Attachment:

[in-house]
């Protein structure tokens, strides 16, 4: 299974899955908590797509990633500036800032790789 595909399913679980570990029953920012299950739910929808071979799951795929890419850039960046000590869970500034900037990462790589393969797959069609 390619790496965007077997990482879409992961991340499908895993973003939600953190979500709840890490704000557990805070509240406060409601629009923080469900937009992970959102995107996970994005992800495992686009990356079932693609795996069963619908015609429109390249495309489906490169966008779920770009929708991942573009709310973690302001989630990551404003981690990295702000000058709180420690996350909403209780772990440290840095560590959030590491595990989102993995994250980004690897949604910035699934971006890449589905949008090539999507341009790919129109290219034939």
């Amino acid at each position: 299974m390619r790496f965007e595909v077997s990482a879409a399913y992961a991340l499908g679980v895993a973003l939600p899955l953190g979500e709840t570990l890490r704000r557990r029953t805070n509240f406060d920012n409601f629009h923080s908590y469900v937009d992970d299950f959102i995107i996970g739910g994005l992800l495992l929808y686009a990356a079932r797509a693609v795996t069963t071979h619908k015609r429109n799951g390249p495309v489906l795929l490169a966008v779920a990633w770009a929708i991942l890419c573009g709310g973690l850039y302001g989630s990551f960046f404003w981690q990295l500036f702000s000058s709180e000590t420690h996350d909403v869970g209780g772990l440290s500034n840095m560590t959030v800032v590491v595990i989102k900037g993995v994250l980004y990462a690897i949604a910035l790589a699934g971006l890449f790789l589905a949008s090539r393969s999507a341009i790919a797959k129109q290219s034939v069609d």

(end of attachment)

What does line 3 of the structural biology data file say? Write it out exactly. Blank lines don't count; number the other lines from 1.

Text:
């Amino acid at each position: 299974m390619r790496f965007e595909v077997s990482a879409a399913y992961a991340l499908g679980v895993a973003l939600p899955l953190g979500e709840t570990l890490r704000r557990r029953t805070n509240f406060d920012n409601f629009h923080s908590y469900v937009d992970d299950f959102i995107i996970g739910g994005l992800l495992l929808y686009a990356a079932r797509a693609v795996t069963t071979h619908k015609r429109n799951g390249p495309v489906l795929l490169a966008v779920a990633w770009a929708i991942l890419c573009g709310g973690l850039y302001g989630s990551f960046f404003w981690q990295l500036f702000s000058s709180e000590t420690h996350d909403v869970g209780g772990l440290s500034n840095m560590t959030v800032v590491v595990i989102k900037g993995v994250l980004y990462a690897i949604a910035l790589a699934g971006l890449f790789l589905a949008s090539r393969s999507a341009i790919a797959k129109q290219s034939v069609d």